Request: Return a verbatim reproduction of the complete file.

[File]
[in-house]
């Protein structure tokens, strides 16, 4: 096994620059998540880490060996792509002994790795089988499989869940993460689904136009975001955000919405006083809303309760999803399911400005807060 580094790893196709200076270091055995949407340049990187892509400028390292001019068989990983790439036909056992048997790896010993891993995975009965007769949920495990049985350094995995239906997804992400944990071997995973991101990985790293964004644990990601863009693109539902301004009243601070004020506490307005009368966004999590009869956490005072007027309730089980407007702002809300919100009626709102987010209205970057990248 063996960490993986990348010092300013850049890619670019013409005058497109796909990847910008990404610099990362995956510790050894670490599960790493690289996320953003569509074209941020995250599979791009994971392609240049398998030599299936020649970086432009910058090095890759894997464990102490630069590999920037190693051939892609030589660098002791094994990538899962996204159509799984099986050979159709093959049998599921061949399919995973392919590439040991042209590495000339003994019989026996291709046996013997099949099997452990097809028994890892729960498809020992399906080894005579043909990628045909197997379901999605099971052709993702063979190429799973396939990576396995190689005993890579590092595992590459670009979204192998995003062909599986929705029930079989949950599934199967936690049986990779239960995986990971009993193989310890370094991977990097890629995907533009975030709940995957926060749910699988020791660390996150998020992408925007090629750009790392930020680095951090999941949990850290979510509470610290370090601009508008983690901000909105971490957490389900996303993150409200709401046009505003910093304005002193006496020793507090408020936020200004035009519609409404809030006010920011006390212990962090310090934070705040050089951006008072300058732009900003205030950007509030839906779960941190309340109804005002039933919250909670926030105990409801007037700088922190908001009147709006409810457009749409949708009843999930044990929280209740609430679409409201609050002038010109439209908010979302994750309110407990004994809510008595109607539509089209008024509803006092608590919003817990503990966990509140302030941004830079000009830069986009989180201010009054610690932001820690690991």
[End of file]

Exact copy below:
[in-house]
């Protein structure tokens, strides 16, 4: 096994620059998540880490060996792509002994790795089988499989869940993460689904136009975001955000919405006083809303309760999803399911400005807060 580094790893196709200076270091055995949407340049990187892509400028390292001019068989990983790439036909056992048997790896010993891993995975009965007769949920495990049985350094995995239906997804992400944990071997995973991101990985790293964004644990990601863009693109539902301004009243601070004020506490307005009368966004999590009869956490005072007027309730089980407007702002809300919100009626709102987010209205970057990248 063996960490993986990348010092300013850049890619670019013409005058497109796909990847910008990404610099990362995956510790050894670490599960790493690289996320953003569509074209941020995250599979791009994971392609240049398998030599299936020649970086432009910058090095890759894997464990102490630069590999920037190693051939892609030589660098002791094994990538899962996204159509799984099986050979159709093959049998599921061949399919995973392919590439040991042209590495000339003994019989026996291709046996013997099949099997452990097809028994890892729960498809020992399906080894005579043909990628045909197997379901999605099971052709993702063979190429799973396939990576396995190689005993890579590092595992590459670009979204192998995003062909599986929705029930079989949950599934199967936690049986990779239960995986990971009993193989310890370094991977990097890629995907533009975030709940995957926060749910699988020791660390996150998020992408925007090629750009790392930020680095951090999941949990850290979510509470610290370090601009508008983690901000909105971490957490389900996303993150409200709401046009505003910093304005002193006496020793507090408020936020200004035009519609409404809030006010920011006390212990962090310090934070705040050089951006008072300058732009900003205030950007509030839906779960941190309340109804005002039933919250909670926030105990409801007037700088922190908001009147709006409810457009749409949708009843999930044990929280209740609430679409409201609050002038010109439209908010979302994750309110407990004994809510008595109607539509089209008024509803006092608590919003817990503990966990509140302030941004830079000009830069986009989180201010009054610690932001820690690991």